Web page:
.comment-link {margin-left:.6em;}

Sam Lowe's blog on Enterprise IT

Sunday, December 03, 2006

Open Group's EA London 2006

I was at the Open Group's Architecture Practitioners' Conference in central London last week. It was a good event, well organised by The Open Group and Architecting the Enterprise, with good facilities and well attended by mostly (as its title would suggested) EA practitioners. Rounding the sharp edge off the plenary sessions, Steve Redgrave closed the first day with a interesting talk on the complexities of the Olympics bid and organisation for 2012.

I'm pleased to say that unlike David Linthicum's and Todd Biske's recent observations from EAC in San Diego, there was a good amount of balanced attention to SOA as well as pure Enterprise Architecture. I would say that it did seem that most of the content was based firmly around either one or the other, but the organisers did a good job of mixing the agenda up to keep it balanced.

My slot was on how Enterprise Architects' roles need to evolve as SOA gains more traction in organisations. This wasn't to explore SOA as an architectural style, but rather to present how SOA had got many non-architects talking about architecture which is changing many non-EA methods and attitudes in Enterprise IT, and will have an important effect on the role and relationships that EAs should have within their organisations.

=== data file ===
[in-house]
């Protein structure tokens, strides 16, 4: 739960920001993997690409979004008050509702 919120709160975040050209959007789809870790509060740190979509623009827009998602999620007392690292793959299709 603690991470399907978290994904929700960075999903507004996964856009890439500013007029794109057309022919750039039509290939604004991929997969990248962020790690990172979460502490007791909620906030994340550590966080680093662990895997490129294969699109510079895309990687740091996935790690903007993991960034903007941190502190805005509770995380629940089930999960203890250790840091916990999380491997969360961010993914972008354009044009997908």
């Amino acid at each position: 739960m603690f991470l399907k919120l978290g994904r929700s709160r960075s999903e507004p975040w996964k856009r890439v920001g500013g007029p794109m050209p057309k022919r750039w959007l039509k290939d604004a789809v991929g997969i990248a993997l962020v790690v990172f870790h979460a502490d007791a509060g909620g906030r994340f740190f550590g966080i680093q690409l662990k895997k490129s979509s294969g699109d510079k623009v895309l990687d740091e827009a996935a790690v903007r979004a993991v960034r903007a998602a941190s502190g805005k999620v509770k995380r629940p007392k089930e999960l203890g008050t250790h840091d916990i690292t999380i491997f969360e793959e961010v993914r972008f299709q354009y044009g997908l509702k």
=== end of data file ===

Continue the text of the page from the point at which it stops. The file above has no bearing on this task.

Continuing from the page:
For example, the increase in the old need to get closer to individuals in the business units with change agendas, the need to accumulate more joint responsibility in project delivery and operations, and generally the imperative to have a hand in the ways that methods in other parts of IT are changing, rather than rising above it all. There is so much that needs involvement in fact that the need to develop ways to prioritise the use of architecture resources since good ones are so scarce is even more key. EA wouldn't want to spread itself too thinly after all.

I'm not sure of the organiser's plans for circulating the slides, but if anyone who was there wants a copy of the slides I presented, just drop me a mail using the address on my blogger profile page.

One of the other presentations on the first day that particularly caught my eye was David Robertson from IMD's presentation entitled EA: What to tell the Management Team. It drew from his work in the recent Harvard Business Press Book Enterprise Architecture as Strategy, and had some great material about engaging EA with the business and with projects, working towards making it pay for itself which was great to see. Recommended.

Technorati Tags:


  • Sam,

    Great thoughts, your presentation topic is intriguing.

    It's interesting about EA finally getting involved in so much it becomes critical path resource to manage. When business units, development teams, business/IT PMO, etc. all finally start embracing EA guidance the EA team is most likely not prepared to operate effectively in terms of resources, organizational structure, or mentoring the next crop of EAs to grow the team, etc. At least it’s a good problem to have. Building an efficient EA team/program is a goal similar to the compiler being able to compile itself :o)


    By Anonymous Anonymous, at 1:48 a.m.  

Post a Comment

via Haloscan

<< Home